There are so many problems with this diagram. It smacks of entering a chemistry exam without having done your homework. The elements and their prosperities-- the "stuff" that dictates the interactions-- is hazy at best so one makes stuff up. Here the nodes and the paths to those nodes are all a schematic based on something, as Mao put it, "that looks good," but alas doesn't "taste good" because you wouldn't see stuff like this if it were not an attempt to stay employed in a severe recession or trying to demonstrate that "my" war is not just how badly it is going but was conceptually sound when first conceived. The trouble with this diagram is that it smacks of Rumsfeld Era when everything was kicking the other guy in the knee and waiting until he fell to keep constantly kicking him in the head while he's down. That's no way to win a debate. Nor is a diagram that needs to be perceived in whole but that makes the text size to fit it in visual field unreadable--deliberately to make the reader "brain blind." But then, as a consumer of military literature one has this feeling that one "just cranks it out" and lets rank give it validity by force majeur!

Yet there's a certain inferiority complex that seems to jump at you when authors of these slick military journals and pamphlets keep using words like "intellectual" over and over again as clubs with which to bludgeon their readers, to deride others and then equivocate to the point that they are at the level of a blank page except that now they've created a lot of scribbled litter. So, well, duh, we've got to say something....And so the old myth of the 60s, when the anti-intellectualism of the 50s had passed and "intellectual" was assumed to be intricate and incomprehensible. But that's from the outside, not from the inside. It would be nice if the Pentagoners now so well endowed reached out to what's left of McNamara's "whiz kids" and asked them what they think of this crop of colonels' scribblings. Is it bureaucratize like this PowerPoint or is it substantial like the quantification that, believe it or not, makes understanding what went wrong in Vietnam understandable?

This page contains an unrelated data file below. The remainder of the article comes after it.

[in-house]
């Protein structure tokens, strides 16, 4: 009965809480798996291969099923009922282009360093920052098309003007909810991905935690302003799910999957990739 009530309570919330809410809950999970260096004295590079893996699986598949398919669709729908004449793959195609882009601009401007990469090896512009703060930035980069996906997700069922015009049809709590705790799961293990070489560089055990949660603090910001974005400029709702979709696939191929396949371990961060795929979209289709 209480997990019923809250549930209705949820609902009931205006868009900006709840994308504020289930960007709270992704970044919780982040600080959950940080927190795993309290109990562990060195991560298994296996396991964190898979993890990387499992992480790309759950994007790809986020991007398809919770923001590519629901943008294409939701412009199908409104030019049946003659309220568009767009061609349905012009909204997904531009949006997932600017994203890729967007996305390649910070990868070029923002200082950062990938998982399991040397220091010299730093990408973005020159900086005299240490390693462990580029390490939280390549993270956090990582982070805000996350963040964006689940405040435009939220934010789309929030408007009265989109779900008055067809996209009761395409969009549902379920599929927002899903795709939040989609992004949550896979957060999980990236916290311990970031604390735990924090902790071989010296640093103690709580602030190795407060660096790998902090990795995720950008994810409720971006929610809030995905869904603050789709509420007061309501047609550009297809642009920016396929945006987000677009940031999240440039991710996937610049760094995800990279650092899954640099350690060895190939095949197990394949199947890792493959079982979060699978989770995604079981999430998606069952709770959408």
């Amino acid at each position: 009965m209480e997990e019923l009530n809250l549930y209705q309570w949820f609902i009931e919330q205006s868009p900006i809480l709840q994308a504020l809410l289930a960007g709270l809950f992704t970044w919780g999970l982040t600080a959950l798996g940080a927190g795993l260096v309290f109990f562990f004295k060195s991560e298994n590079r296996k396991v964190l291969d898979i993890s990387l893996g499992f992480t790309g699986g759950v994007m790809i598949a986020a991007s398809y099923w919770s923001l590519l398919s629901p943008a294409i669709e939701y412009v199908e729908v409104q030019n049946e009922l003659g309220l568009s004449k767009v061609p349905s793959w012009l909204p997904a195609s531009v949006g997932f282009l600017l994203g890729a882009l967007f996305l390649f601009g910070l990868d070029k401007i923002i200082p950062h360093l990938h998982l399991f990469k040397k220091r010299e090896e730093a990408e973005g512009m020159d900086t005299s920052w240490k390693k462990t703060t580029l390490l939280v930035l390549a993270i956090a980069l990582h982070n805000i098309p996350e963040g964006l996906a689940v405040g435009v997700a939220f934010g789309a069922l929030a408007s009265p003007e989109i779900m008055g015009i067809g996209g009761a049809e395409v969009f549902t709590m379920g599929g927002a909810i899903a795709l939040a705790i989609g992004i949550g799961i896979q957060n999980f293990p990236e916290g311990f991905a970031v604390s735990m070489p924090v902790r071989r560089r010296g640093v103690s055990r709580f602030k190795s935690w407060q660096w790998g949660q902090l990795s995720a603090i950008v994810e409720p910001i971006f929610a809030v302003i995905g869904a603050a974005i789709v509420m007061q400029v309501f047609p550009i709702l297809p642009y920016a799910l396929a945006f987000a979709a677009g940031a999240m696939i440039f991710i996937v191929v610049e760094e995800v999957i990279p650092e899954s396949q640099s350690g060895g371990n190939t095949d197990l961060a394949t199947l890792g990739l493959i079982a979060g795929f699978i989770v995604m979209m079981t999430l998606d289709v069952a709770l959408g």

Dave, ditto.

At PASOC a few years back a guy schooled in this techinque was very excited to draw one of these connecting a bunch of similar common-sense facts about the Pacific with swoopy lines. I wasn't smart enough then to pull anything of value from it, and I apparently haven't evolved much.

Bob

And the "so what" is???? It is not the whole enchilada until it provides something useful. Everything in these charts is basic and little more than common sense. How do these charts help planners, decision makers, policy makers or practioners on the ground? None of this is new or ground breaking information. What are we supposed to get from this? Everything send in these charts could have been said in a much simpler way but then again, "so what"? And how much of our tax money went to the firm that produced these charts?